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The Power of Generation S

Companies that focus too hard on the Generation Y youth market may be missing out on a big opportunity: the enormous buying power of America’s growing legion of seniors.

According to senior consumer agency Zillner, the over 50 market has long been seen as a “niche” market by companies, who focus their efforts on reaching those aged 18-34.

Zillner points out, however, that the senior consumer market – -which is comprised of more than 23 million seniors and another 81 million baby boomers – stands at more than 100 million strong, and is growing fast.

Spending in the age 50+ consumer market is estimated at $3.1 trillion across all industries, except health care. With healthcare, 50+ spending is estimated at an additional $1.6 trillion, Zillner said. That adds up to a whopping $4.7 trillion.

So, why is this cash cow overlooked? Zillner points out that marketers have long followed the conventional wisdom that young people go through a lot of life changes, while older folk tend to be more “set in their ways.”

While this may have been true in the past, today’s over-50 crowd is about the most dynamic in history – with a “change is the only constant” set of work and lifestyle interests.

After all, it is the Baby Boomers who defined the term “counter-culture” back in their youth. Many of these people are eager to follow their own unique paths in later life.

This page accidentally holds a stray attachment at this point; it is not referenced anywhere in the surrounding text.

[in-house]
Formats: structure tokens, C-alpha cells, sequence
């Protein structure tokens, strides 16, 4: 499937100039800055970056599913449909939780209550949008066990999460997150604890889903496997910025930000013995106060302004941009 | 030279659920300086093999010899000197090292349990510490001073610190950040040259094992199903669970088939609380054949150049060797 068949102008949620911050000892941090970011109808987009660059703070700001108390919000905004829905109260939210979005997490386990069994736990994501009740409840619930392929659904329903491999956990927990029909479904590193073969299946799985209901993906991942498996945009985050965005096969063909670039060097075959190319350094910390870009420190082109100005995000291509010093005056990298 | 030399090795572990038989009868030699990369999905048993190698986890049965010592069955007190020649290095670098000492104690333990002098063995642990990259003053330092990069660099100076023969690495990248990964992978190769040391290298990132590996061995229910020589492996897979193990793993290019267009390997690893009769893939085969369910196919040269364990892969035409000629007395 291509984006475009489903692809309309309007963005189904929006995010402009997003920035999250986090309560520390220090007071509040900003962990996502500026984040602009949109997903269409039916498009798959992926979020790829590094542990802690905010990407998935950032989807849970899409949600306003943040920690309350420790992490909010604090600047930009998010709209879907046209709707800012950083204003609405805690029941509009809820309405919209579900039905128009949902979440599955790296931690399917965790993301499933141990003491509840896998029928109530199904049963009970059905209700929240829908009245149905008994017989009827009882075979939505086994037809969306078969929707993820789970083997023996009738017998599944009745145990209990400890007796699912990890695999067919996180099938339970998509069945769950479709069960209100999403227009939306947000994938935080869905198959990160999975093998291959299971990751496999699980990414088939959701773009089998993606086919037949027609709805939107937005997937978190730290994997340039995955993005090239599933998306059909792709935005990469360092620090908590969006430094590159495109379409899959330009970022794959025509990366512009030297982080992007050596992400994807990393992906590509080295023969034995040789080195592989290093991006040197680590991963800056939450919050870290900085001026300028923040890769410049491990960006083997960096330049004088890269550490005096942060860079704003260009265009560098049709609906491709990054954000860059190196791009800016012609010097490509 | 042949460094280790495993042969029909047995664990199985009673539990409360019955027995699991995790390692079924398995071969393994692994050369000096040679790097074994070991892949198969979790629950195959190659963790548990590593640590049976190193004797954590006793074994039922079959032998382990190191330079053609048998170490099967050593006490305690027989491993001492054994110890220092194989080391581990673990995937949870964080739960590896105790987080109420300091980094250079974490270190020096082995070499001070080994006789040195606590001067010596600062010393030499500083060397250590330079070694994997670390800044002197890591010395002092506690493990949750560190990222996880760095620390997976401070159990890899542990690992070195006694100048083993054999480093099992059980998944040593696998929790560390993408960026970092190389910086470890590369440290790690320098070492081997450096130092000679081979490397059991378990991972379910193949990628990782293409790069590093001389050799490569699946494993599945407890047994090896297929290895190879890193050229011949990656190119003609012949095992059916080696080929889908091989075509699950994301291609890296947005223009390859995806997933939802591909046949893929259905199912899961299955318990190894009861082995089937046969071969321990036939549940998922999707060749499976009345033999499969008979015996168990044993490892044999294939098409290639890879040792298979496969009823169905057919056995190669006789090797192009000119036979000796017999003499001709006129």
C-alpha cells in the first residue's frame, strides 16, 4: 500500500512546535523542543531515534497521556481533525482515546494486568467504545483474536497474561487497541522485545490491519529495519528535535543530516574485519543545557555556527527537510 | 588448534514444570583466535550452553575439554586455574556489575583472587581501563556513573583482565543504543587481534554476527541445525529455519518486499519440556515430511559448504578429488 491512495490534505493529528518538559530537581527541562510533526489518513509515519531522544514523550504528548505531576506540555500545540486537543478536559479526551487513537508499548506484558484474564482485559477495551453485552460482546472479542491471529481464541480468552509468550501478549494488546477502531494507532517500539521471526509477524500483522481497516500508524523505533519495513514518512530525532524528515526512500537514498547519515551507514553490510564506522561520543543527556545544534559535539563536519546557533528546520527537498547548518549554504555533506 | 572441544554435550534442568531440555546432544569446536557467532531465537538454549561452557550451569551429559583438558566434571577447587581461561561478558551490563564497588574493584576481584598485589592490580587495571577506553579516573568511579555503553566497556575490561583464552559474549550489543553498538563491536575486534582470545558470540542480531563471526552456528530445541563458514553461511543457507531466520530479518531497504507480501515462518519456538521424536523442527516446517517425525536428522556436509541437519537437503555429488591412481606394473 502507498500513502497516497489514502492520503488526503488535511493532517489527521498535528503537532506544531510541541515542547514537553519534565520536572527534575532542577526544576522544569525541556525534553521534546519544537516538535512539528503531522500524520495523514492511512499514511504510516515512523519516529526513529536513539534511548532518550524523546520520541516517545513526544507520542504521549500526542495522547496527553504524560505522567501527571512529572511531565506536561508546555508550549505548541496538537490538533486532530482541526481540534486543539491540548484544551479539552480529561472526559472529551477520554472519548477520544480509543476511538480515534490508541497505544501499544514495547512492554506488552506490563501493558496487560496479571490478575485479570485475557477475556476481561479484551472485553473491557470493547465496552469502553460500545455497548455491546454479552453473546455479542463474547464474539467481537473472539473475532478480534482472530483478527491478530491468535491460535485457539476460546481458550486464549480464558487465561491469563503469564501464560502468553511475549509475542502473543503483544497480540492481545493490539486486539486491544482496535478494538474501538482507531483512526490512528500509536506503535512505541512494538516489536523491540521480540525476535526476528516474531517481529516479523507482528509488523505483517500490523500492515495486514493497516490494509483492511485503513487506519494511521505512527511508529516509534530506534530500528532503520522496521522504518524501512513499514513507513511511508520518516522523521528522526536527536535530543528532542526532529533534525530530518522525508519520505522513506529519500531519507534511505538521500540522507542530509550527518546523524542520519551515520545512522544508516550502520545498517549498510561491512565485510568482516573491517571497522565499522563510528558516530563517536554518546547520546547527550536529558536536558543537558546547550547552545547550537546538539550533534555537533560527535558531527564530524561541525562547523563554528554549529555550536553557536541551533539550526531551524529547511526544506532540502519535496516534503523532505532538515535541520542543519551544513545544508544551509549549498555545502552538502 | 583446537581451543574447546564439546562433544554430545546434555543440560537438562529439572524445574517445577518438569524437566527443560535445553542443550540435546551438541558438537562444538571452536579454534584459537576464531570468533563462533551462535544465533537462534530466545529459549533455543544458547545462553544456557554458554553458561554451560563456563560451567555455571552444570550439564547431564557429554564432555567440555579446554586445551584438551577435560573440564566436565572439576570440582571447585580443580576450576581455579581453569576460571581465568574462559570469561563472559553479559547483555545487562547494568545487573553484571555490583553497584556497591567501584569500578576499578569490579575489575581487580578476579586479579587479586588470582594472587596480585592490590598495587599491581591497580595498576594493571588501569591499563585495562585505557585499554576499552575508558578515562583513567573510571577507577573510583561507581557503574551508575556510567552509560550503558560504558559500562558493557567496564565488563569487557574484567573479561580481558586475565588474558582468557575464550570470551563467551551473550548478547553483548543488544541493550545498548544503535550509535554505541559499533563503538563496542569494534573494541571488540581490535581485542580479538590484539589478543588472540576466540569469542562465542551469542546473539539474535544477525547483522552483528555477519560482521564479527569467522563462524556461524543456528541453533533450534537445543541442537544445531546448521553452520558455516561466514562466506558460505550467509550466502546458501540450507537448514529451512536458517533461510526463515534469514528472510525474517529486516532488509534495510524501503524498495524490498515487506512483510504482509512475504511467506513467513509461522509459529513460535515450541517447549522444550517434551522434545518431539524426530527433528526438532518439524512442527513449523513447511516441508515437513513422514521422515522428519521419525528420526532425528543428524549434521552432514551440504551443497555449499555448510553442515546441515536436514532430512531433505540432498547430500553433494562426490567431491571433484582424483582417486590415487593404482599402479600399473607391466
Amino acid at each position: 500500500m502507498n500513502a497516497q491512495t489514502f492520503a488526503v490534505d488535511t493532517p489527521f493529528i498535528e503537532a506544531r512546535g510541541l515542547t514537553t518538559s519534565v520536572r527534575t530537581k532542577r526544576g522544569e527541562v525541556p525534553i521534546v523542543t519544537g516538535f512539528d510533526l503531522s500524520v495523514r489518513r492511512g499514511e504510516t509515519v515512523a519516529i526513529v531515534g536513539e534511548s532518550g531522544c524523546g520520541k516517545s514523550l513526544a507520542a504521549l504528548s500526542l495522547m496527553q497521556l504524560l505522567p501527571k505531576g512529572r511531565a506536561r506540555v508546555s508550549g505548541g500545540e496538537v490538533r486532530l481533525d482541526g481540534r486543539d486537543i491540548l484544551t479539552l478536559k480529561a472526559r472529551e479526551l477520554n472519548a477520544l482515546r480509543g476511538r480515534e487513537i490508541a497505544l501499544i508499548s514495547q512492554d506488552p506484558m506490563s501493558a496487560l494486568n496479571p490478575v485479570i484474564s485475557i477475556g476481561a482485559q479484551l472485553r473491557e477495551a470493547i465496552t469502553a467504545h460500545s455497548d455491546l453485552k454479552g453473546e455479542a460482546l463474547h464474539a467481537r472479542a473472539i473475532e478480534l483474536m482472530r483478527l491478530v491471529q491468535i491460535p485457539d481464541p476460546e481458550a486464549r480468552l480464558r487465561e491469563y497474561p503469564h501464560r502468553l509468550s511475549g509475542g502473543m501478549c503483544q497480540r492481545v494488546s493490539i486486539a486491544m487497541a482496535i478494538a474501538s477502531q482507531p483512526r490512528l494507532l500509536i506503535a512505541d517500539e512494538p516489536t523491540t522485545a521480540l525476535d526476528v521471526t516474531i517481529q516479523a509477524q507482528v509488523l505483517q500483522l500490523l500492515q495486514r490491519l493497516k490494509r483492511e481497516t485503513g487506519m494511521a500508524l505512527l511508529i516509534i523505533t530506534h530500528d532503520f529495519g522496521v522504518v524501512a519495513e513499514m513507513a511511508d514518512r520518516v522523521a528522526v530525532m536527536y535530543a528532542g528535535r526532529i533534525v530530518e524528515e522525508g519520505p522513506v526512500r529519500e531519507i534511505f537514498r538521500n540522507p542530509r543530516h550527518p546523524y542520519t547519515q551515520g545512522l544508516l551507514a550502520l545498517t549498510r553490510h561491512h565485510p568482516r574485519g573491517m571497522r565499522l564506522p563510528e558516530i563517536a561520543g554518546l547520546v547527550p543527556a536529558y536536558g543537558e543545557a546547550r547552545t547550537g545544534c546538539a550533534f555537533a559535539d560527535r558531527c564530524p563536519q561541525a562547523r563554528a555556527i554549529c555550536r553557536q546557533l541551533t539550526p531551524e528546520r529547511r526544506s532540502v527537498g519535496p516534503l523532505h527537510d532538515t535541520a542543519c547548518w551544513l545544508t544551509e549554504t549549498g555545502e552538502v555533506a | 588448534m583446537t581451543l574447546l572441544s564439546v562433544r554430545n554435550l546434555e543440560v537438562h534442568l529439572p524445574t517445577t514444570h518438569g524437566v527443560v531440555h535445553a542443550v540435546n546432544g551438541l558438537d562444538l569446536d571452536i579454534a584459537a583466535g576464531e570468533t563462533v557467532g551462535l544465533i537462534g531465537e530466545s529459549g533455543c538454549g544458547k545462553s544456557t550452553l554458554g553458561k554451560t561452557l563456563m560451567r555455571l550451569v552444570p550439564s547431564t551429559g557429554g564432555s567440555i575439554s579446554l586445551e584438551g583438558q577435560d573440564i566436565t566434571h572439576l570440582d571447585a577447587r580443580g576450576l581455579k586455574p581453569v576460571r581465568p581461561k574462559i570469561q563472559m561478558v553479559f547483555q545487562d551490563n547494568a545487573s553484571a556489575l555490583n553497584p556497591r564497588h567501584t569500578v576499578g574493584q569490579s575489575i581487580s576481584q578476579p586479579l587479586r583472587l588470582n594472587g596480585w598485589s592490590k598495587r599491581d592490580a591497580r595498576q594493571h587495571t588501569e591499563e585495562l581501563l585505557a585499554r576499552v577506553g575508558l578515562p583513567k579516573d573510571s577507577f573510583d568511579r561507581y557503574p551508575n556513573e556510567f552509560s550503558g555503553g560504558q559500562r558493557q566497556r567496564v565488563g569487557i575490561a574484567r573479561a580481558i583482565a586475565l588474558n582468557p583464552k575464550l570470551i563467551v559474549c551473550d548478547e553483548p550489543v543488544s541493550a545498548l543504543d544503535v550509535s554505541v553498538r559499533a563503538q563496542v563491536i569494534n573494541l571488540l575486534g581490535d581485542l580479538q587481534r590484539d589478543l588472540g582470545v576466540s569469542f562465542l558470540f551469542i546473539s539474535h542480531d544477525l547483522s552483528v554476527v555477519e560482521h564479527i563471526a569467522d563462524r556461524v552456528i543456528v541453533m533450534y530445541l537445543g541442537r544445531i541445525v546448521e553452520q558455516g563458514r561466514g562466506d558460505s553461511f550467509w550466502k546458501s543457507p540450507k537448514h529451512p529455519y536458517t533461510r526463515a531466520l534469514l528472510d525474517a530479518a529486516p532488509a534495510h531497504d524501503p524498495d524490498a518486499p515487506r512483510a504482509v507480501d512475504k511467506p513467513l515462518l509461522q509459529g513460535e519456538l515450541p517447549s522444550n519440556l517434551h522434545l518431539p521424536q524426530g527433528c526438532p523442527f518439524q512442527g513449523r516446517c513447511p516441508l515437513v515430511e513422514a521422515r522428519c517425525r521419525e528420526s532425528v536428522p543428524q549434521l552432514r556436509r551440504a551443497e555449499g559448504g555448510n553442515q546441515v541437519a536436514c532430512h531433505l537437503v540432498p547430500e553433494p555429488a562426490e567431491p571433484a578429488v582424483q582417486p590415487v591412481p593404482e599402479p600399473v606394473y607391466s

In another sense, today’s seniors are being forced to accept change, as depleted savings and rising expenses, force many of them to work until a later age.

There’s certainly nothing wrong with being focused on youth, and the future. But many marketers are discovering, (or need to discover), that the older crowd aren’t what they used to be.


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Credit Defaults at Lowest Rate Since 2006

Consumer credit defaults are running at an eight-year low, according to some new data from S&P Dow Jones Indices and Experian.

According to the data, American’s are keeping up with their credit payments at a rate not seen since May 2006 – which is a good sign that the economy is doing better than it has in years.

The companies said that the national composite posted 1.04% in May, with both auto and bank card default rates up a bit while mortgage default rates were down.

Auto loan defaults saw historic lows in March and April, and were up a tiny bit in May, to 0.93%. Bank card defaults stood at 2.97% in May, up 13 basis points from April.